Congress has also explicitly provided a mechanism for allowing cases that originate in state court to be removed to federal court -- thus overriding the normal deference that courts accord the plaintiff's choice of forum -- if the federal court may properly exercise subject matter jurisdiction. 28 U.S.C. § 1441. However, in providing that mechanism, Congress has not waived or relaxed the fundamental requirements for such jurisdiction. To the contrary, in amending the removal statute in 1988, Congress did two things of particular relevance. First, it amended a statutory provision that formerly required a motion for remand on any ground to be made within 30 days of removal -- apparently including a motion predicated on the lack of subject matter jurisdiction -- to read as follows: "A motion to remand the case on the basis of any defect other than lack of subject matter jurisdiction must be made within 30 days after the filing of the notice of removal ...." Pub. L. 100-702 § 1016(c) (1988), codified at 28 U.S.C. § 1447(c) (emphasis added). As part of the same amendment, it added an explicit command, phrased in the present tense: "If at any time before final judgment it appears that the district court lacks subject matter jurisdiction, the case shall be remanded." Id.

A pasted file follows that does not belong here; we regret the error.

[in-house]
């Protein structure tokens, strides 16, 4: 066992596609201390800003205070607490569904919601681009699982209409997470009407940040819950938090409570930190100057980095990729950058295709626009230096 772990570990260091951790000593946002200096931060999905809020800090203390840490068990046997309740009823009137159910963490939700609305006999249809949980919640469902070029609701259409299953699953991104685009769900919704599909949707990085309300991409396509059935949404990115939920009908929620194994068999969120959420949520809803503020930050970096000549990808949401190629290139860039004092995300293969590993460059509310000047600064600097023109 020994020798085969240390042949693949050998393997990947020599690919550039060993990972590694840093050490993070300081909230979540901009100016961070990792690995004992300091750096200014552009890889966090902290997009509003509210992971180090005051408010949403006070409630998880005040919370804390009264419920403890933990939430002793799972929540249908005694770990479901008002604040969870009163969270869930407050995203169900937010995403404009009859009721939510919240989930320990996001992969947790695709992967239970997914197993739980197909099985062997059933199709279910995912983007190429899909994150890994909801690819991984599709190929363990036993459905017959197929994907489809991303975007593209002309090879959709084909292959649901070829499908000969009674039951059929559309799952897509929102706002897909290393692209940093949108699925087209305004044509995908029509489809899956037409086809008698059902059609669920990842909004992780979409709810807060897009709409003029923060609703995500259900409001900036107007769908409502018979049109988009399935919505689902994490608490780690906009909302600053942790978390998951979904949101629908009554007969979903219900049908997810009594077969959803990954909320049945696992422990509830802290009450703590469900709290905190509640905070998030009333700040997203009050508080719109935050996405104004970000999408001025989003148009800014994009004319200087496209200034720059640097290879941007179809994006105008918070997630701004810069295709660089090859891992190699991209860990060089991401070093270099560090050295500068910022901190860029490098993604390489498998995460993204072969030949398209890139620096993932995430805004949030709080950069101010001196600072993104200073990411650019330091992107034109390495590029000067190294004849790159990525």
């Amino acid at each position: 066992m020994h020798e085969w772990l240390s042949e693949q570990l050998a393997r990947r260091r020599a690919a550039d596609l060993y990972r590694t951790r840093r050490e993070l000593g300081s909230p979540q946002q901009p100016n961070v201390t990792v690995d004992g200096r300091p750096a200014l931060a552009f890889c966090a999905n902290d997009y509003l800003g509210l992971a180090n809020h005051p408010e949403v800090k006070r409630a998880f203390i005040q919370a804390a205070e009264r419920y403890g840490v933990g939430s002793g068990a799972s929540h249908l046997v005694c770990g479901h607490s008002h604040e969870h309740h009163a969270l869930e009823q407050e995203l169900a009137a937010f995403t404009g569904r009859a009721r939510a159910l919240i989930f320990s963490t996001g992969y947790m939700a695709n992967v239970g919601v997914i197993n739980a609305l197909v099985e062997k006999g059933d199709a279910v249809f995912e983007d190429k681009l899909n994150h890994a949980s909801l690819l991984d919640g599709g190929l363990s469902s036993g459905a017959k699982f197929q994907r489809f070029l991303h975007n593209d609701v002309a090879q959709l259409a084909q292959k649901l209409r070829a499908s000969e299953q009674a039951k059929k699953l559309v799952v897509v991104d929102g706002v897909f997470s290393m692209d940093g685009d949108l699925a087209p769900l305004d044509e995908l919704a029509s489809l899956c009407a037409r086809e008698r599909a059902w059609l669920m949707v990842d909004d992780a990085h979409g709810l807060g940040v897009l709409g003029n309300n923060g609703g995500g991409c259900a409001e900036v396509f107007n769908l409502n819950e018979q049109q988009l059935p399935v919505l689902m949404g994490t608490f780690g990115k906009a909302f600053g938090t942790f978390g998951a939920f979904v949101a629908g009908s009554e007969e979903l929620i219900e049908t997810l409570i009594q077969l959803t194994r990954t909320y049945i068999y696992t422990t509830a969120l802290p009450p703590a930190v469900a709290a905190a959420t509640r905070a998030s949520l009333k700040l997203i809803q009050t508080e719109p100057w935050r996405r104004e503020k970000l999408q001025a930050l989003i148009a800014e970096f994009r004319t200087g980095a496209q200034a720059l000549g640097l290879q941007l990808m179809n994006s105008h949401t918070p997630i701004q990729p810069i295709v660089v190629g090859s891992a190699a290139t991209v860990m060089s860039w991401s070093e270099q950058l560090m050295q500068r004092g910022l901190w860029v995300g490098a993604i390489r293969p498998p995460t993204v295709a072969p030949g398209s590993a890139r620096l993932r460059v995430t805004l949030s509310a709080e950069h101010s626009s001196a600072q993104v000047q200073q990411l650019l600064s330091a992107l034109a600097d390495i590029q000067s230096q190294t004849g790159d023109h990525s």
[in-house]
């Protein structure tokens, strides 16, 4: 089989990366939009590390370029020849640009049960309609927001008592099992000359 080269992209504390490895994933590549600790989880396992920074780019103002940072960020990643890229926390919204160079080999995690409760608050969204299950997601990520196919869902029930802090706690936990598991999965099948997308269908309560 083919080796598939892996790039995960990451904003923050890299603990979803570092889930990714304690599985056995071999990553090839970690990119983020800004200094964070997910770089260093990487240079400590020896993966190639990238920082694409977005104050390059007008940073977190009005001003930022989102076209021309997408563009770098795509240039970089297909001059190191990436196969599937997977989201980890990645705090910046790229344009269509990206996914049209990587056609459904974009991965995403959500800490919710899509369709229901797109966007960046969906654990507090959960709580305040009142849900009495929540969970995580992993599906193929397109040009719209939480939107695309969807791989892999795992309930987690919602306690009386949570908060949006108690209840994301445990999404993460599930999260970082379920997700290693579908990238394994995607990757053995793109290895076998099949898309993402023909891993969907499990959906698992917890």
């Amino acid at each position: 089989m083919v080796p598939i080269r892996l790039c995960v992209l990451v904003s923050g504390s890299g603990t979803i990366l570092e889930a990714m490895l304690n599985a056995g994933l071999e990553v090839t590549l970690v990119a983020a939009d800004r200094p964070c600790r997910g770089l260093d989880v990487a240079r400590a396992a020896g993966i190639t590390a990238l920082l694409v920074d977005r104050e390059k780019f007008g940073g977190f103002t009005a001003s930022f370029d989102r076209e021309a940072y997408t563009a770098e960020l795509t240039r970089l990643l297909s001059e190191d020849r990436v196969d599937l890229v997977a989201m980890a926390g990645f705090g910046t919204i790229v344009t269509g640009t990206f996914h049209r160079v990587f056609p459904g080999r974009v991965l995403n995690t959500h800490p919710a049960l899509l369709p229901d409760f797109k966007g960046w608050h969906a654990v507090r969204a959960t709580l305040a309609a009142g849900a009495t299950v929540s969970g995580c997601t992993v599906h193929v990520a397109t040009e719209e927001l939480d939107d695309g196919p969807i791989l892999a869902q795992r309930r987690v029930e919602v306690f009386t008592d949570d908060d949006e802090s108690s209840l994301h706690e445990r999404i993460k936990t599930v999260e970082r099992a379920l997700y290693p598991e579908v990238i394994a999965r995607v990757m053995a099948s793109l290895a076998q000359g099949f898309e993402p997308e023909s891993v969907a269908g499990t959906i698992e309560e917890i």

Second, in the same enactment -- indeed in the very same section of that enactment -- Congress also added the following new provision to the remand statute: "If after removal the plaintiff seeks to join additional defendants whose joinder would destroy subject matter jurisdiction, the court may deny joinder, or permit joinder and remand the action to the State court." Id., codified at 28 U.S.C. § 1447(e). The latter provision is instructive not because the plaintiffs here propose any amendment that would render the parties non-diverse, but because it illustrates that Congress deliberately chose to amend the statute in a way that would not effect even a small increase in the diversity jurisdiction of the federal courts: